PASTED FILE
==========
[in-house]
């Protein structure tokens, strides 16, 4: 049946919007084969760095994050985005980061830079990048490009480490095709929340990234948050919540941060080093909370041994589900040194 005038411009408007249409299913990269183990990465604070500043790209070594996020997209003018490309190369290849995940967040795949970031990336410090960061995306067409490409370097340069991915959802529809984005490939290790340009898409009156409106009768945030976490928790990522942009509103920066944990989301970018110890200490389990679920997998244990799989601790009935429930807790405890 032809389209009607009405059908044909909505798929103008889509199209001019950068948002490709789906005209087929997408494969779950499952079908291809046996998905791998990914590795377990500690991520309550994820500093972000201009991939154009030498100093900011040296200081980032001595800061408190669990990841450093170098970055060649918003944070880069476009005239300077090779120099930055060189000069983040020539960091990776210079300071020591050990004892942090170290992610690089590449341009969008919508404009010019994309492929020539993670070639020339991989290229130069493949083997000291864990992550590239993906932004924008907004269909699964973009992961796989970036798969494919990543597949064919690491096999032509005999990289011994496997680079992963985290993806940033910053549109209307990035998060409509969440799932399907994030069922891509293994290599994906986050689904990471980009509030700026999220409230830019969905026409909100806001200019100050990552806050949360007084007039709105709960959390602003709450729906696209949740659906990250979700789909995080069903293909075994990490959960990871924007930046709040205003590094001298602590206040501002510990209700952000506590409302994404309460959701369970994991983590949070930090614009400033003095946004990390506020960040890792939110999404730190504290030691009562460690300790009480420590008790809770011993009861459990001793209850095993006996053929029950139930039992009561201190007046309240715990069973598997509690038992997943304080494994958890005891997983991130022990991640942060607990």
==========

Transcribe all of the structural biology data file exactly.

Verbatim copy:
[in-house]
């Protein structure tokens, strides 16, 4: 049946919007084969760095994050985005980061830079990048490009480490095709929340990234948050919540941060080093909370041994589900040194 005038411009408007249409299913990269183990990465604070500043790209070594996020997209003018490309190369290849995940967040795949970031990336410090960061995306067409490409370097340069991915959802529809984005490939290790340009898409009156409106009768945030976490928790990522942009509103920066944990989301970018110890200490389990679920997998244990799989601790009935429930807790405890 032809389209009607009405059908044909909505798929103008889509199209001019950068948002490709789906005209087929997408494969779950499952079908291809046996998905791998990914590795377990500690991520309550994820500093972000201009991939154009030498100093900011040296200081980032001595800061408190669990990841450093170098970055060649918003944070880069476009005239300077090779120099930055060189000069983040020539960091990776210079300071020591050990004892942090170290992610690089590449341009969008919508404009010019994309492929020539993670070639020339991989290229130069493949083997000291864990992550590239993906932004924008907004269909699964973009992961796989970036798969494919990543597949064919690491096999032509005999990289011994496997680079992963985290993806940033910053549109209307990035998060409509969440799932399907994030069922891509293994290599994906986050689904990471980009509030700026999220409230830019969905026409909100806001200019100050990552806050949360007084007039709105709960959390602003709450729906696209949740659906990250979700789909995080069903293909075994990490959960990871924007930046709040205003590094001298602590206040501002510990209700952000506590409302994404309460959701369970994991983590949070930090614009400033003095946004990390506020960040890792939110999404730190504290030691009562460690300790009480420590008790809770011993009861459990001793209850095993006996053929029950139930039992009561201190007046309240715990069973598997509690038992997943304080494994958890005891997983991130022990991640942060607990």